Building on the blossoming debate on water and its complexities and Carboun’s first infographic on the carbon emissions from the region, comes this second infographic which aims to decode the water situation in the Middle East and North Africa region. At first glance, it’s not as easy to read as Carboun’s previous infographic but this simply reflects the intricacy of the water situation in the Middle East.
The first you need to get your head around is the key. The percentage above all the water drops represents the amount of water a nation uses from the renewable resources available to it. So, if the percentage is 100% or less than that the country is using, respectively, all or less of its renewable resources but if this is over 100% than the country is using more water than it actually has which is clearly a bad thing.
Overused and Overstretched- Water In MENA
Unsurprisingly, it is the major oil-exporting nations that are blowing their water budget with Emiratis using a whopping 1600% more, Saudis using 951% of their available resources, Qataris using 624% and Libyans overusing water by 798%. Of the resource poor nations in the Middle East and North Africa region, Egyptians used 127%, Yemenis used 121% of their renewable water resources whilst Jordanians used 51% more water than was currently available to them at 151%. All of the remaining ‘resource-poor’ nations such as Syria, Iraq and Algeria used below their budget with Lebanon, which is known for its high water wastage, using the least at just 33% of its renewable water resources.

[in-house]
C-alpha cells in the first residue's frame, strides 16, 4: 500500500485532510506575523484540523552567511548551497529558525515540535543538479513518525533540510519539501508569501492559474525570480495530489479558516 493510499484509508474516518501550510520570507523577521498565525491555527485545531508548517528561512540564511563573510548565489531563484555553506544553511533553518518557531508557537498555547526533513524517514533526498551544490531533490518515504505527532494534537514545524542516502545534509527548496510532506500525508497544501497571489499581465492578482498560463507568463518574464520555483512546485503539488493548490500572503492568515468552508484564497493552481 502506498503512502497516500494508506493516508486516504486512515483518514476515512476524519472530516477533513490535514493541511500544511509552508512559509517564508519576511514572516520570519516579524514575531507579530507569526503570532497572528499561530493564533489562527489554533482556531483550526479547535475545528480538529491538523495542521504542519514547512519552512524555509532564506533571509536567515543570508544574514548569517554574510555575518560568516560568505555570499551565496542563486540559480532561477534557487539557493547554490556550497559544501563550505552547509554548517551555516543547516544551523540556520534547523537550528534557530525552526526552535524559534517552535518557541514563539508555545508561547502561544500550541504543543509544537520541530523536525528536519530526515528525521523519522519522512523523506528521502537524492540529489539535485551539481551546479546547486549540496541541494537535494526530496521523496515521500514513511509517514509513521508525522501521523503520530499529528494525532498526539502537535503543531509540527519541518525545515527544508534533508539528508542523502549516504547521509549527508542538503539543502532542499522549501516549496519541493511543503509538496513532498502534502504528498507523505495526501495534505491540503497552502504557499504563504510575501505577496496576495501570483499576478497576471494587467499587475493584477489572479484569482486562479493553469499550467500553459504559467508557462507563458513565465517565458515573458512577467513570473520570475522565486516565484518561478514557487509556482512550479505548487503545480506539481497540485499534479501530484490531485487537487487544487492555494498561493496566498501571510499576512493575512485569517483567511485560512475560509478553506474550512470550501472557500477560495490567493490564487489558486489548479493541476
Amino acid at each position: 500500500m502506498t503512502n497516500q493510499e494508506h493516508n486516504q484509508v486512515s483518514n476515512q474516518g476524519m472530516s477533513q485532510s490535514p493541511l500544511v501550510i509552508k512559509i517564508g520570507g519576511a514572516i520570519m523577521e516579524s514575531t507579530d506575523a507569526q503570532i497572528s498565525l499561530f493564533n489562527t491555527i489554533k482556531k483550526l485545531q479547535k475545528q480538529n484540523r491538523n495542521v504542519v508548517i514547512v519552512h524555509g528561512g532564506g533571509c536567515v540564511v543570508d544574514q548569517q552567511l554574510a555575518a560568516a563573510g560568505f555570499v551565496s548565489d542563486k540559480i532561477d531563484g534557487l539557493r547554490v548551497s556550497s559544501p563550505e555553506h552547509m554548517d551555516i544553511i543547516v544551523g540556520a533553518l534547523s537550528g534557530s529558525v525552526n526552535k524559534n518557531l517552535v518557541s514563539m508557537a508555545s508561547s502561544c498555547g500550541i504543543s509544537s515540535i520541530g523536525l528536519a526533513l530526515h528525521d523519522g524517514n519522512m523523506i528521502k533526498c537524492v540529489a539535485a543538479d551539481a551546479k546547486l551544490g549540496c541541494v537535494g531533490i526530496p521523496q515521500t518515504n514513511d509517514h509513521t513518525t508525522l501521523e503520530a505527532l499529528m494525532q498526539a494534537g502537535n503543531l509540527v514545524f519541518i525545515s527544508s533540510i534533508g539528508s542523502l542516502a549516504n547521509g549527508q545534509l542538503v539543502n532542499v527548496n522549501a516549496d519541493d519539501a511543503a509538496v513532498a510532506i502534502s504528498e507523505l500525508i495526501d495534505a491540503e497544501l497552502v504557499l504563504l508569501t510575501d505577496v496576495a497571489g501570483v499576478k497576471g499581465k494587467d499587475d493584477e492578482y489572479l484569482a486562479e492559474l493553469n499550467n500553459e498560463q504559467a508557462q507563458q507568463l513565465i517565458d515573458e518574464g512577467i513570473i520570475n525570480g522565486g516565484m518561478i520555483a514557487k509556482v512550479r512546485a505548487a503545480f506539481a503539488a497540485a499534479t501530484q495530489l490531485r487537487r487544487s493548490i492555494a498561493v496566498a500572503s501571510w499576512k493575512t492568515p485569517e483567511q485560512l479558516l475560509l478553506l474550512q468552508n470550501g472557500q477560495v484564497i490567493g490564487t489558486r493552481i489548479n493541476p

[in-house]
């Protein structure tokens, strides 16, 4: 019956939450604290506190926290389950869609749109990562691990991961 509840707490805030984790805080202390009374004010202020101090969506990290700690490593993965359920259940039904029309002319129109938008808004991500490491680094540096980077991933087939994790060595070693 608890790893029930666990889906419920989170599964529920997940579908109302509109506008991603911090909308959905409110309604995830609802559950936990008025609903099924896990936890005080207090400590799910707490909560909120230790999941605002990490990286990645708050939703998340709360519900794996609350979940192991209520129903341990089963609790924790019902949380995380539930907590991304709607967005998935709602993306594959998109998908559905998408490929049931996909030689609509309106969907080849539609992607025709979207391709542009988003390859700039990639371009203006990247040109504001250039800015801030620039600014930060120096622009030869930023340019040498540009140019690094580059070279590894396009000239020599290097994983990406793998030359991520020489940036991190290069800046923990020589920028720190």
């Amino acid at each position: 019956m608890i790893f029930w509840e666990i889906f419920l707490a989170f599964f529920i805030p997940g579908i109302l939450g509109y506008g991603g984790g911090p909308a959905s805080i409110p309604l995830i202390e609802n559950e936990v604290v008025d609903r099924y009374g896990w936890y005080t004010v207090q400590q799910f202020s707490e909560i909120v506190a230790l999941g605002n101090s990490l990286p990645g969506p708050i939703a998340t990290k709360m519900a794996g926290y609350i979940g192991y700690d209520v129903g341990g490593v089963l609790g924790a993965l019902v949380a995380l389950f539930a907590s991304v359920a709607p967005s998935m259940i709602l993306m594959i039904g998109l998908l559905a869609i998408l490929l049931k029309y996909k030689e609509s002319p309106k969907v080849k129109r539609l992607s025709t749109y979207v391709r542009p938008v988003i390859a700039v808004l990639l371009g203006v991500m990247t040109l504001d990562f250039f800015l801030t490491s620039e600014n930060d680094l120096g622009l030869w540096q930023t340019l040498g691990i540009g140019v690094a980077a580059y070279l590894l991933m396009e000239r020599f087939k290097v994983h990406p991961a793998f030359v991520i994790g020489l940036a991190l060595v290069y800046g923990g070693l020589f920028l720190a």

Getting The (Water) Balance Right
The infographic uses a water drop per nation to illustrate this balance of water consumption and water availability per capita. A dark blue outlines represents the water available and a light blue water drop represents the actual amount of water used – as such, any nation with a light blue water drop bigger than the outline means its overusing. Whilst any nation with a light blue water drop smaller/within the dark blue outline means it’s using water within its means. A quick glance at the infographic should help you make sense of all this.
Water Scarcity Impacting Resource-Poor & Resource-Rich Nations
Another useful bit of information which the infographic by Carboun, an organisation which promotes sustainability in the Middle East, includes is water scarcity. There is a water scarcity level line on the resource-poor nations which is quite hard to make out (maybe next time the line should be in black than light pink) which illustrates that many of the nations such as Tunisia and the Palestinian Territories are already dealing with water scarcity. Gulf nations such as Oman and Bahrain and also within the water scarcity level although unlike the poorer nations they are able to buy their way out of their problems with water desalination technologies.
Iran and Israel Still Missing
What’s also useful is that an Arabic version of the original infographic on carbon emissions has been produced which makes it a great resource for locals in the region. Again Israel and Iran are not included in this infographic so it’s good that Green Prophet recently published its own guide to Israel and water although the situation in Iran still needs to be highlighted. To find out more on Carboun see their website or follow them on twitter.
:: Data for the infographic via World Bank.
For more on water in the Middle East: